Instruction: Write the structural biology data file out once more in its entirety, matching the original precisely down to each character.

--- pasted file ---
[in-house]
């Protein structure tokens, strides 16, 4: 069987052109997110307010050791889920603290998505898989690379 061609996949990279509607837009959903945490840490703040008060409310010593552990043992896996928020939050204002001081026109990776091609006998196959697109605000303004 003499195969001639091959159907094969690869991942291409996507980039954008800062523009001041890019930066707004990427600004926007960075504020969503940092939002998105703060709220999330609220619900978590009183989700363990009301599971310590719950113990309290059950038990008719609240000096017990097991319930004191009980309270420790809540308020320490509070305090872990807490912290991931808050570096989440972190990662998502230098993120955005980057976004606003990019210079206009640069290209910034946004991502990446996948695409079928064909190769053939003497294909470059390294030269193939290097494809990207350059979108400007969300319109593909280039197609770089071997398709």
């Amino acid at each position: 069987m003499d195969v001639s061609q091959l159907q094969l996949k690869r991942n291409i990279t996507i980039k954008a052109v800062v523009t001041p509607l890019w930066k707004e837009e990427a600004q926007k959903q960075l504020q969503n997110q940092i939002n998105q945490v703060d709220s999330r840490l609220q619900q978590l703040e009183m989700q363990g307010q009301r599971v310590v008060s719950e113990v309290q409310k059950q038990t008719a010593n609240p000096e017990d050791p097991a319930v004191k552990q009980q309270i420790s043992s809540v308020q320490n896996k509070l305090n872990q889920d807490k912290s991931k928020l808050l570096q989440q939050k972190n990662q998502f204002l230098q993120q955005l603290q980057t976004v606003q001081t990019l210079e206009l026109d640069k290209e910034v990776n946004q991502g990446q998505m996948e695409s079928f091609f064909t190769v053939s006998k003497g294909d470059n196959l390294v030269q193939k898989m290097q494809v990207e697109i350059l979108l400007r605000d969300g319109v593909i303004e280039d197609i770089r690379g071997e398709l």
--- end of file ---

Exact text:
[in-house]
């Protein structure tokens, strides 16, 4: 069987052109997110307010050791889920603290998505898989690379 061609996949990279509607837009959903945490840490703040008060409310010593552990043992896996928020939050204002001081026109990776091609006998196959697109605000303004 003499195969001639091959159907094969690869991942291409996507980039954008800062523009001041890019930066707004990427600004926007960075504020969503940092939002998105703060709220999330609220619900978590009183989700363990009301599971310590719950113990309290059950038990008719609240000096017990097991319930004191009980309270420790809540308020320490509070305090872990807490912290991931808050570096989440972190990662998502230098993120955005980057976004606003990019210079206009640069290209910034946004991502990446996948695409079928064909190769053939003497294909470059390294030269193939290097494809990207350059979108400007969300319109593909280039197609770089071997398709």
């Amino acid at each position: 069987m003499d195969v001639s061609q091959l159907q094969l996949k690869r991942n291409i990279t996507i980039k954008a052109v800062v523009t001041p509607l890019w930066k707004e837009e990427a600004q926007k959903q960075l504020q969503n997110q940092i939002n998105q945490v703060d709220s999330r840490l609220q619900q978590l703040e009183m989700q363990g307010q009301r599971v310590v008060s719950e113990v309290q409310k059950q038990t008719a010593n609240p000096e017990d050791p097991a319930v004191k552990q009980q309270i420790s043992s809540v308020q320490n896996k509070l305090n872990q889920d807490k912290s991931k928020l808050l570096q989440q939050k972190n990662q998502f204002l230098q993120q955005l603290q980057t976004v606003q001081t990019l210079e206009l026109d640069k290209e910034v990776n946004q991502g990446q998505m996948e695409s079928f091609f064909t190769v053939s006998k003497g294909d470059n196959l390294v030269q193939k898989m290097q494809v990207e697109i350059l979108l400007r605000d969300g319109v593909i303004e280039d197609i770089r690379g071997e398709l």